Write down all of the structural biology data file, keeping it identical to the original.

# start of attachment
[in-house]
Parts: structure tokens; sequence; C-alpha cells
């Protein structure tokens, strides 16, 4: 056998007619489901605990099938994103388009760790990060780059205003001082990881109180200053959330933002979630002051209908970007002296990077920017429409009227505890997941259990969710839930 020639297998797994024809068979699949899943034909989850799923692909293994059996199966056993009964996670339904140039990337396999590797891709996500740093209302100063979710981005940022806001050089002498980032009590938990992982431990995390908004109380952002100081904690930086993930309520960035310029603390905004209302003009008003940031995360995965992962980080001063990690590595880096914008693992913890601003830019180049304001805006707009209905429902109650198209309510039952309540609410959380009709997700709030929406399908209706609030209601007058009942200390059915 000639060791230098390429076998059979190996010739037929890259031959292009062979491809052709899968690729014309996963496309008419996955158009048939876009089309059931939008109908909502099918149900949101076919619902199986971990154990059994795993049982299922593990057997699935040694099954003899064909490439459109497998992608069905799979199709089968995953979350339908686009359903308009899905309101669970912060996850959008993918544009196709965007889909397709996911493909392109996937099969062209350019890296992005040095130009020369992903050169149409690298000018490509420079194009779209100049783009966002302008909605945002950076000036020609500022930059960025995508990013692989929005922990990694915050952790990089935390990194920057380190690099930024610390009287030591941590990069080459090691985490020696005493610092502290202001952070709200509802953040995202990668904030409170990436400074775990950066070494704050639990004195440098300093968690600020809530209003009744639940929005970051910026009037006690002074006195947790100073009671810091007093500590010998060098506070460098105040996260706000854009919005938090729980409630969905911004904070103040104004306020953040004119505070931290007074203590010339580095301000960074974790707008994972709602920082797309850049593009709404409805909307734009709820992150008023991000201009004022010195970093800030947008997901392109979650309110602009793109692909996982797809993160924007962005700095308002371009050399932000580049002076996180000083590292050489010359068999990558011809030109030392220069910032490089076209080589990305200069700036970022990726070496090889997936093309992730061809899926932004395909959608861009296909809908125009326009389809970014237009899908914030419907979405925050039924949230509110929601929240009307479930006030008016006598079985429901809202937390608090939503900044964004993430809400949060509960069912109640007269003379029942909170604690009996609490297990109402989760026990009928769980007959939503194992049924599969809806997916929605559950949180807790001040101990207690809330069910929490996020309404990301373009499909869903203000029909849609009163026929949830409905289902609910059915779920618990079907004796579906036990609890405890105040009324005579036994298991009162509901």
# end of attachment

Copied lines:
[in-house]
Parts: structure tokens; sequence; C-alpha cells
């Protein structure tokens, strides 16, 4: 056998007619489901605990099938994103388009760790990060780059205003001082990881109180200053959330933002979630002051209908970007002296990077920017429409009227505890997941259990969710839930 020639297998797994024809068979699949899943034909989850799923692909293994059996199966056993009964996670339904140039990337396999590797891709996500740093209302100063979710981005940022806001050089002498980032009590938990992982431990995390908004109380952002100081904690930086993930309520960035310029603390905004209302003009008003940031995360995965992962980080001063990690590595880096914008693992913890601003830019180049304001805006707009209905429902109650198209309510039952309540609410959380009709997700709030929406399908209706609030209601007058009942200390059915 000639060791230098390429076998059979190996010739037929890259031959292009062979491809052709899968690729014309996963496309008419996955158009048939876009089309059931939008109908909502099918149900949101076919619902199986971990154990059994795993049982299922593990057997699935040694099954003899064909490439459109497998992608069905799979199709089968995953979350339908686009359903308009899905309101669970912060996850959008993918544009196709965007889909397709996911493909392109996937099969062209350019890296992005040095130009020369992903050169149409690298000018490509420079194009779209100049783009966002302008909605945002950076000036020609500022930059960025995508990013692989929005922990990694915050952790990089935390990194920057380190690099930024610390009287030591941590990069080459090691985490020696005493610092502290202001952070709200509802953040995202990668904030409170990436400074775990950066070494704050639990004195440098300093968690600020809530209003009744639940929005970051910026009037006690002074006195947790100073009671810091007093500590010998060098506070460098105040996260706000854009919005938090729980409630969905911004904070103040104004306020953040004119505070931290007074203590010339580095301000960074974790707008994972709602920082797309850049593009709404409805909307734009709820992150008023991000201009004022010195970093800030947008997901392109979650309110602009793109692909996982797809993160924007962005700095308002371009050399932000580049002076996180000083590292050489010359068999990558011809030109030392220069910032490089076209080589990305200069700036970022990726070496090889997936093309992730061809899926932004395909959608861009296909809908125009326009389809970014237009899908914030419907979405925050039924949230509110929601929240009307479930006030008016006598079985429901809202937390608090939503900044964004993430809400949060509960069912109640007269003379029942909170604690009996609490297990109402989760026990009928769980007959939503194992049924599969809806997916929605559950949180807790001040101990207690809330069910929490996020309404990301373009499909869903203000029909849609009163026929949830409905289902609910059915779920618990079907004796579906036990609890405890105040009324005579036994298991009162509901």